President Biden’s approval ratings are in the gutter, the Democratic Party’s favorability ratings are tanking, inflation has hit highs not seen in 30 years, U.S. agents encountered a record 1.96 million migrants on the southern border in fiscal 2021, chaos characterized the Afghanistan withdrawal, legislative efforts to enact the Biden agenda have been a mess, and the White House has managed the pandemic erratically, with cases and deaths again on the rise.
Oh, and we may not be able to find the Christmas gifts we want.
It’s no wonder that most pundits and even the New York Times are giving Republicans the early edge in the 2022 House and Senate elections. History is on the GOP's side, and FiveThirtyEight's generic congressional ballot shows Americans prefer Republicans over Democrats for the first time since January 2019.
More important, the November 2021 elections already sent a loud message about the rightward shift in the electorate.
In an earlier Bulletin piece, I wrote that many local elections across the country substantiated that trend to the right, few more than the gubernatorial election in Virginia: “In only one year, Virginia independents swung from the Democrats to the Republicans by an astonishing 28 percentage points.”
Bulletin colleague Kristin Soltis Anderson’s excellent “100 Facts You Need One Year from the Midterms” also reinforces how Democrats face incredibly strong headwinds ahead of next year’s elections.
So, why in the world are Republicans doing their best to lose?
A few examples follow.
Wyoming’s GOP Boots Liz Cheney
Few people have stronger Republican bona fides than Rep. Liz Cheney. Daughter of a former Republican vice president, she’s rated one of the most conservative members of Congress and voted reliably to support former President Trump’s agenda. She now votes consistently to oppose Biden’s.
In a normal world, she’d be a member of the GOP’s dream team.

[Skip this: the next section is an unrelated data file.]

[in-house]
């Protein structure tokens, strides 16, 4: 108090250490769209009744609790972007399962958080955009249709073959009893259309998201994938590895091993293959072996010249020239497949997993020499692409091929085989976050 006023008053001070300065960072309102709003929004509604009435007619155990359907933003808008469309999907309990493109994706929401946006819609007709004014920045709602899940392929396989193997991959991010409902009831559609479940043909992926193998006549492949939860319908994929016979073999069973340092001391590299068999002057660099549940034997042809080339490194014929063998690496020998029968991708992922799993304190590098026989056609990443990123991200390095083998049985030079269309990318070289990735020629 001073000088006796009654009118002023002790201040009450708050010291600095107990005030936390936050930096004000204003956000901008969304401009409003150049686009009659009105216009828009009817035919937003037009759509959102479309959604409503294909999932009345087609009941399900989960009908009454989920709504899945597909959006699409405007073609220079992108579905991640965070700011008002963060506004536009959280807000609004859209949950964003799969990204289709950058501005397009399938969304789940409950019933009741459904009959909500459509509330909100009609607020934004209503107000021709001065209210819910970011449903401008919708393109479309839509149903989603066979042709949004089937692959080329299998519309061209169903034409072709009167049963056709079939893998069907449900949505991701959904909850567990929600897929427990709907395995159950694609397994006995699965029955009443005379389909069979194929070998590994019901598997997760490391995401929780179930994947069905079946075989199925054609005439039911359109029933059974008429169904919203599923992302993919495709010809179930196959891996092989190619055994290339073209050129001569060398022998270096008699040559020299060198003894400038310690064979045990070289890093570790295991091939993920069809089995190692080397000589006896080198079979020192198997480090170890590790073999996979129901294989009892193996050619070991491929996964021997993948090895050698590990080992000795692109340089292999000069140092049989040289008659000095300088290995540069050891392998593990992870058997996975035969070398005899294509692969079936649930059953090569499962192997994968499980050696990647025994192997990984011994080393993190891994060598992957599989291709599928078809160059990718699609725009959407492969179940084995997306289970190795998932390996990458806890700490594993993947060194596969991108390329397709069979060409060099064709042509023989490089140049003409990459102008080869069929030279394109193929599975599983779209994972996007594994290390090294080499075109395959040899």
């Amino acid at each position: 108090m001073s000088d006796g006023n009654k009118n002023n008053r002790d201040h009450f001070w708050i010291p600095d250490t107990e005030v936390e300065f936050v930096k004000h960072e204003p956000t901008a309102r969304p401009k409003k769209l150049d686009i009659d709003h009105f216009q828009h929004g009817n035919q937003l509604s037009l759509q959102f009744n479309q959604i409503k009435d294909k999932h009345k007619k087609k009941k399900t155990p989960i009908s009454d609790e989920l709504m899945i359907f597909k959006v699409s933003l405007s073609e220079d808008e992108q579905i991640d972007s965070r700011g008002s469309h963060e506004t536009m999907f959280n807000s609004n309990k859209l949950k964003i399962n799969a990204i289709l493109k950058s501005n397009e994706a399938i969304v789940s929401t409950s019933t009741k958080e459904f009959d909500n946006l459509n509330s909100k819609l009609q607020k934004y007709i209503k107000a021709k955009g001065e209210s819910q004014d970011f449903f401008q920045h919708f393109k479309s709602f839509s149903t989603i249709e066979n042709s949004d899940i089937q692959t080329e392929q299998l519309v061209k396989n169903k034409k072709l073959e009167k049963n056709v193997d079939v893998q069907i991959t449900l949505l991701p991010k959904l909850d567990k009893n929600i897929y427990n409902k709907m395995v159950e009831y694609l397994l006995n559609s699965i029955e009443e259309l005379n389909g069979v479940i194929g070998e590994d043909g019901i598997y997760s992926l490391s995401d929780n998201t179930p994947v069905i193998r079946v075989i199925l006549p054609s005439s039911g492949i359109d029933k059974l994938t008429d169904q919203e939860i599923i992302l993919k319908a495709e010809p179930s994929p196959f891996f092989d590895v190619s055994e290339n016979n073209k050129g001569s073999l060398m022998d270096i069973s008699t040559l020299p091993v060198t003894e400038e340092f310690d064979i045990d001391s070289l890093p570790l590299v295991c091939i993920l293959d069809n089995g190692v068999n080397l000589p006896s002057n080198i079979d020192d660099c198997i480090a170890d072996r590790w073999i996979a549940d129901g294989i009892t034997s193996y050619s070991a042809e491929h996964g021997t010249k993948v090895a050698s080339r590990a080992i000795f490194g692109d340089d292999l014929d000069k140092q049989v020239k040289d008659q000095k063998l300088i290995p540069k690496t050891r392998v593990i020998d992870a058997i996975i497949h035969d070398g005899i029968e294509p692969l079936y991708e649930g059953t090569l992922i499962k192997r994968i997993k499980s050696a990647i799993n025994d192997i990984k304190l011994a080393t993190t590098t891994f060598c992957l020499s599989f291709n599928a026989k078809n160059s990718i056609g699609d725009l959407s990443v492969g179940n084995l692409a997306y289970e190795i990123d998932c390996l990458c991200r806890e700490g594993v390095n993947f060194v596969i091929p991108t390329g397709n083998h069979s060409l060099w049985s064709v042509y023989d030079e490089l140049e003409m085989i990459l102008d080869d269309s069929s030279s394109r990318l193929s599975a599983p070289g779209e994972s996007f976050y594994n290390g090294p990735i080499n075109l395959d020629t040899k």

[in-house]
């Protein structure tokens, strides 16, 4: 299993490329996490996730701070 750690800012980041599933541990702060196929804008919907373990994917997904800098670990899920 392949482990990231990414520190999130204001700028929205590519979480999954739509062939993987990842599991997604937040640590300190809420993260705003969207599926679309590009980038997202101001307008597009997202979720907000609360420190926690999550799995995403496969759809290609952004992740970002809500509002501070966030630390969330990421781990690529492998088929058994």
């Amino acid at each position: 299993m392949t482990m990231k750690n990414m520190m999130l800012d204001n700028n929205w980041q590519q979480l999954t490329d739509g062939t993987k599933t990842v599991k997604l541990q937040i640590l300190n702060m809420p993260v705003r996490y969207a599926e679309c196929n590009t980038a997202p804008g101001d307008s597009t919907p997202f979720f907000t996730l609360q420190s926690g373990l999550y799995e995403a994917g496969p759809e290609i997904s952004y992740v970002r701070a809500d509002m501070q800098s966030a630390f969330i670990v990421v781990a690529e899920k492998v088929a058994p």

Instead, Wyoming’s Republican leaders voted last week to no longer recognize her as a member of their party.
Sure, it’s only symbolic, but the House GOP had already dumped the former rising star from her role as the chair of the Republican Conference.
Republican National Committee Chairwoman Ronna McDaniel could only offer the most tepid of endorsements. She said Cheney was “still a Republican,” but then went on to defend the Wyoming party members who voted against Cheney.
The congresswoman’s mortal sin, of course, was to vote in favor of Trump’s second impeachment. Since when does disagreeing with your party on one issue (or, in this case, one person) get you kicked out?
Republicans on Capitol Hill ignored that polls showed that a majority of Americans supported impeachment and that another 30% agreed that Trump had behaved improperly surrounding the 1/6 attack on the Capitol.
Why Is the GOP Imitating Communist Parties?
Should all Republicans who agreed with Cheney be kicked out of the party? What happened to the GOP’s “big tent”?
On many levels, the move against Cheney is a historical aberration. Traditionally, both Republicans and Democrats have not taken party discipline too seriously, allowing a fair amount of dissent within their ranks.
That’s not the case in Trump’s GOP and it’s led to a great irony: The party that took the hardest stance against communist expansionism during the Cold War, now appears inclined to follow harsh Marxist-Leninist principles about party orthodoxy in communist parties.
Trump supporters have been brutal in their attacks on the GOP’s internal dissenters, slamming Cheney, Rep. Adam Kinzinger, and anyone else they deem a “RINO” (Republican in Name Only).
Yes, some on the left have figuratively called for the heads of Senators Joe Manchin and Kyrsten Sinema, but the Democrats have not tried to kick them out of the party.
Is blind support for Trump the litmus test on what it takes to be a Republican?
As we see COVID rates once again rising, one of the GOP’s most mystifying self-destructive behaviors is again in the spotlight.